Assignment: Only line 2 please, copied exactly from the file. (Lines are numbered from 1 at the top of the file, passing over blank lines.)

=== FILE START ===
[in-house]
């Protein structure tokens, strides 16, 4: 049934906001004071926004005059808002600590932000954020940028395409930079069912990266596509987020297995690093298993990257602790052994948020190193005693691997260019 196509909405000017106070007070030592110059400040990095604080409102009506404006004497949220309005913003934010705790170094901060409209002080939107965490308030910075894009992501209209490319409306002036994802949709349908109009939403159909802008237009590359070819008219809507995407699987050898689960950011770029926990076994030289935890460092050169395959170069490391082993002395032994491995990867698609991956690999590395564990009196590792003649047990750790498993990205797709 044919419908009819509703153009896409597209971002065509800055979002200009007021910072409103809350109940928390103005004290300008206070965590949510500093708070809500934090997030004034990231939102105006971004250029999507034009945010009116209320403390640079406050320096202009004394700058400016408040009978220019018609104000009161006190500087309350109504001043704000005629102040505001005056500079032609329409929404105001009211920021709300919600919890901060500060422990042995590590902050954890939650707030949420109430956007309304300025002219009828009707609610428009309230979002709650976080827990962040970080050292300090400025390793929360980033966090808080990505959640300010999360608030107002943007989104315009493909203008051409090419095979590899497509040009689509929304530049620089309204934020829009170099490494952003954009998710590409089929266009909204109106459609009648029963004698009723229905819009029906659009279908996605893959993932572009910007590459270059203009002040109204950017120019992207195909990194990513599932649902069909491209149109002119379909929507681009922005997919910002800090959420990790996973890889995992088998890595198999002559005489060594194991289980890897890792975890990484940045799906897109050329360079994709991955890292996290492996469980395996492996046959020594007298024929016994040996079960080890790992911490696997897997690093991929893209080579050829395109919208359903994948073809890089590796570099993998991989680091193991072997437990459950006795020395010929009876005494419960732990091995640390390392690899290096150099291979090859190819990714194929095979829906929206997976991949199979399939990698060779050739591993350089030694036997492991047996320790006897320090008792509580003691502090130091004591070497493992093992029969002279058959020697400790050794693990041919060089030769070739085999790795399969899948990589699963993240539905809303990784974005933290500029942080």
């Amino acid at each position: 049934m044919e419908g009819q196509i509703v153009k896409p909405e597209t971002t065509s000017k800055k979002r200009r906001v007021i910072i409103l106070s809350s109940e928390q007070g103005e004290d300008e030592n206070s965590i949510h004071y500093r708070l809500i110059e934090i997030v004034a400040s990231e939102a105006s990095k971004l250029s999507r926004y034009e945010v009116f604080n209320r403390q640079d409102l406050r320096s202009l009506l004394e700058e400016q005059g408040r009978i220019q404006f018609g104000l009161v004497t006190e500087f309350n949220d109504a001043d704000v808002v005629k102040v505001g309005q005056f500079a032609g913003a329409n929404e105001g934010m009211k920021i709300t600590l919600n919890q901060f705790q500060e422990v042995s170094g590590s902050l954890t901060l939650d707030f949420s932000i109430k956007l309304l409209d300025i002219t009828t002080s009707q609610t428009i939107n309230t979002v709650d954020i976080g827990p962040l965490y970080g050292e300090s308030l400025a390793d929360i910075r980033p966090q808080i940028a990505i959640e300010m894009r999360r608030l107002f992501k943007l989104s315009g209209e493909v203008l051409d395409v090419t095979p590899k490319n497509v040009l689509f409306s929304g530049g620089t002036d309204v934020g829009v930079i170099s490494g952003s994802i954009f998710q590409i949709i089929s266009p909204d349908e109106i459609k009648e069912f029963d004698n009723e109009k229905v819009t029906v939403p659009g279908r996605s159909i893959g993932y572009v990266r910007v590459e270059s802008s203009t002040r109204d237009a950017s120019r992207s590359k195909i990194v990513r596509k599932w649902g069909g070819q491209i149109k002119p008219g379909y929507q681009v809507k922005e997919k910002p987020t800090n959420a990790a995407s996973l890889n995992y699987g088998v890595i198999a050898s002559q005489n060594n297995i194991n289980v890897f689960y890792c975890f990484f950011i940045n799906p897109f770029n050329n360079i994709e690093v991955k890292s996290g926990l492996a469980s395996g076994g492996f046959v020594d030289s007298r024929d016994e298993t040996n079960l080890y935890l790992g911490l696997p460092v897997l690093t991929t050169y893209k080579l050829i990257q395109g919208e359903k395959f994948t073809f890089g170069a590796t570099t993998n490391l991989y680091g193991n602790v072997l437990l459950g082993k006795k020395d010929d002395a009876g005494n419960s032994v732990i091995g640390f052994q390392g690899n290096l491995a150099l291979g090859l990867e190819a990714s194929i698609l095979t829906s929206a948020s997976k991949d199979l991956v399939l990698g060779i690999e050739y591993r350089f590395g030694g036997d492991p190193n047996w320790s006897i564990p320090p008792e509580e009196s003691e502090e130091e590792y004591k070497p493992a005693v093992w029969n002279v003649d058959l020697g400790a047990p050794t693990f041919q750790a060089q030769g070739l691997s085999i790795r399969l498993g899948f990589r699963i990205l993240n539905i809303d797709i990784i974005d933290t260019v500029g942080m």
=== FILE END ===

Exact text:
């Protein structure tokens, strides 16, 4: 049934906001004071926004005059808002600590932000954020940028395409930079069912990266596509987020297995690093298993990257602790052994948020190193005693691997260019 196509909405000017106070007070030592110059400040990095604080409102009506404006004497949220309005913003934010705790170094901060409209002080939107965490308030910075894009992501209209490319409306002036994802949709349908109009939403159909802008237009590359070819008219809507995407699987050898689960950011770029926990076994030289935890460092050169395959170069490391082993002395032994491995990867698609991956690999590395564990009196590792003649047990750790498993990205797709 044919419908009819509703153009896409597209971002065509800055979002200009007021910072409103809350109940928390103005004290300008206070965590949510500093708070809500934090997030004034990231939102105006971004250029999507034009945010009116209320403390640079406050320096202009004394700058400016408040009978220019018609104000009161006190500087309350109504001043704000005629102040505001005056500079032609329409929404105001009211920021709300919600919890901060500060422990042995590590902050954890939650707030949420109430956007309304300025002219009828009707609610428009309230979002709650976080827990962040970080050292300090400025390793929360980033966090808080990505959640300010999360608030107002943007989104315009493909203008051409090419095979590899497509040009689509929304530049620089309204934020829009170099490494952003954009998710590409089929266009909204109106459609009648029963004698009723229905819009029906659009279908996605893959993932572009910007590459270059203009002040109204950017120019992207195909990194990513599932649902069909491209149109002119379909929507681009922005997919910002800090959420990790996973890889995992088998890595198999002559005489060594194991289980890897890792975890990484940045799906897109050329360079994709991955890292996290492996469980395996492996046959020594007298024929016994040996079960080890790992911490696997897997690093991929893209080579050829395109919208359903994948073809890089590796570099993998991989680091193991072997437990459950006795020395010929009876005494419960732990091995640390390392690899290096150099291979090859190819990714194929095979829906929206997976991949199979399939990698060779050739591993350089030694036997492991047996320790006897320090008792509580003691502090130091004591070497493992093992029969002279058959020697400790050794693990041919060089030769070739085999790795399969899948990589699963993240539905809303990784974005933290500029942080």